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Top 10 reasons not to insure your cell phone

Picture this: You're about to get a new cell phone when the salesman starts reeling off 101 reasons you should spend the extra $5 a month for insurance.

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Should you protect your investment by purchasing the coverage that promises to replace your phone if lost or stolen? Experts in the wireless industry say no -- you're better off keeping your money in the bank.

If that's true, more than 50 million cell phone users are wasting $4 to $6 per month.

"Cell phone insurance never is a good buy," says Joe Kramer, business director for Phonedog.com, which bills itself as an "unbiased telecom comparison site."  While many consumers think they're acting proactively to avoid shelling out money for new phones, what they don't realize is that there are many reasons it will seldom work out to their advantage. Here's our list of the top 10.

Buy insurance?
Well over 50 million people pay to insure their cell phones.
They think they're protecting their investments, but are they wasting their money?
10 reasons not to
10.The fine print could leave you with nothing.
9.You may have to jump through hoops to collect.
8.The warranty may cover your loss for free.
7.Other insurance may already cover you.
6.A deductible adds to your cost.
5.The phone is just not worth it.
4.You may get apples to replace oranges.
3.You may get lemons to replace oranges.
2.Your peripherals may not fit.
1.You probably won't lose the phone.

10. Exemptions in the fine print could leave you with nothing. Typically, cell phone insurance covers phones that are lost, stolen or accidentally damaged. But don't take it for granted the policy will pay under all circumstances. Some policies have a limit to the number of claims you can file for each year. Verizon Wireless, for example, allows only two claims in any 12-month period. Sprint will not cover damage caused by an attempt to change the phone's color, texture or finish, but it will cover damage from dropping, fire or water. Others will not cover water damage, and Cingular, for example, excludes specific phones, such as the AT&T Wireless branded models and the Nokia 6282.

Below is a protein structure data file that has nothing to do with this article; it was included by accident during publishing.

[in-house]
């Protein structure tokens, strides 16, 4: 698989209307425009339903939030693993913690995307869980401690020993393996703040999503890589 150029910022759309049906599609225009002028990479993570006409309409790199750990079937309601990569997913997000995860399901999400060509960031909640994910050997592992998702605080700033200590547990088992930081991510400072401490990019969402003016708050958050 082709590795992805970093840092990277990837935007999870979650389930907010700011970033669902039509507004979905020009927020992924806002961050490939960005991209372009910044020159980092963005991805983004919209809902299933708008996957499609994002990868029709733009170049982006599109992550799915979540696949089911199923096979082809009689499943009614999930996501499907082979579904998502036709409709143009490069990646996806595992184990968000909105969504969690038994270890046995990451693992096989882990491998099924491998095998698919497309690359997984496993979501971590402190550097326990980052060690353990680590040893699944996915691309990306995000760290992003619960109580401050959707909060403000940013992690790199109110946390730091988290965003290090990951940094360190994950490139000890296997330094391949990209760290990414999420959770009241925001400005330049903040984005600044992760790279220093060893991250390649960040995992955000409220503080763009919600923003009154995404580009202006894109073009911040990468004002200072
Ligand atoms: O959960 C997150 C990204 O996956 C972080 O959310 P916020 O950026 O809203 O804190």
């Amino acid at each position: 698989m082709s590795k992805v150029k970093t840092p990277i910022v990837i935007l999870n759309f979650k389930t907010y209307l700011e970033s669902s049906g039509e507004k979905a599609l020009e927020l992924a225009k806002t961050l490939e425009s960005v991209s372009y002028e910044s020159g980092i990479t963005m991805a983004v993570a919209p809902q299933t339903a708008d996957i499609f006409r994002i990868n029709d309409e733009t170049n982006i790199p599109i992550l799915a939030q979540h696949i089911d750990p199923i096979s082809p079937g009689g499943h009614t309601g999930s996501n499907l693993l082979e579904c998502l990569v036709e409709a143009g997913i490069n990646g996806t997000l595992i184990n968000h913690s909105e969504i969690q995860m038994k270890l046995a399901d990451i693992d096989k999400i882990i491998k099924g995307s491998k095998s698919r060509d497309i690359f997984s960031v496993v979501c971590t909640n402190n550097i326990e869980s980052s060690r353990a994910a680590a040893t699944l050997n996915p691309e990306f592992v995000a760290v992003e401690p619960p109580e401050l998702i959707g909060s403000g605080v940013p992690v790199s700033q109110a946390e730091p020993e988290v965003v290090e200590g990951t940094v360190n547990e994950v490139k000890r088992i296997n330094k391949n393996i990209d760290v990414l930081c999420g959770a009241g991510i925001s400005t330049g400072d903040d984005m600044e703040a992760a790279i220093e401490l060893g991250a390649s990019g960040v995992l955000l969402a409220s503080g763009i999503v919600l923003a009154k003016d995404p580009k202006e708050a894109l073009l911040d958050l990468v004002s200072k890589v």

9. You may have to jump through flaming hoops to collect.  Also often hidden in the fine print are the required steps you'll have to take before your claim will be honored. "You may have to file a police report or you may have to jump a lot of hurdles," says Allan Keiter, president of MyRatePlan.com, a Web site that compares wireless services.

8. The phone's warranty may cover your loss for free. The cell phone insurance you're considering may be totally redundant with the manufacturer's warranty, which often offers the replacement of a malfunctioning phone. Or, the cell phone retailer may have its own replacement policy that is not contingent on insurance.

7. Other insurance may already cover you. If you haven't heard enough yet, consider the fact that you may already be paying for insurance to cover theft or loss through your auto policy or homeowner's or renter's policy. So before buying a specific cell phone policy, make sure you're not covered elsewhere, and figure out what circumstances the insurance won't allow for.

6. There's usually a deductible amount you have to pay first. The monthly fee is not all you should expect to spend if you lose or break your phone. Most cell phone insurance policies require consumers to also fork over a deductible, which generally increases with the cost of the phone. "It can go anywhere from $50 to $150 depending on the original cost of your phone," says Kramer. That means a consumer could end up paying between $170 and $270 to replace that lost or stolen phone insured for two years.

5. Insurance costs more than the phone is worth. Most cell phone service providers offer great phones at deeply discounted prices or even for free when you sign a service contract for two years. So after getting a phone for nothing why would you want to pay $100 or so to insure it? Consider the numbers. If you pay a typical amount of $5 per month for cell phone insurance, you've paid $60 in one year and $120 in two years -- the usual duration of a cell phone contract.

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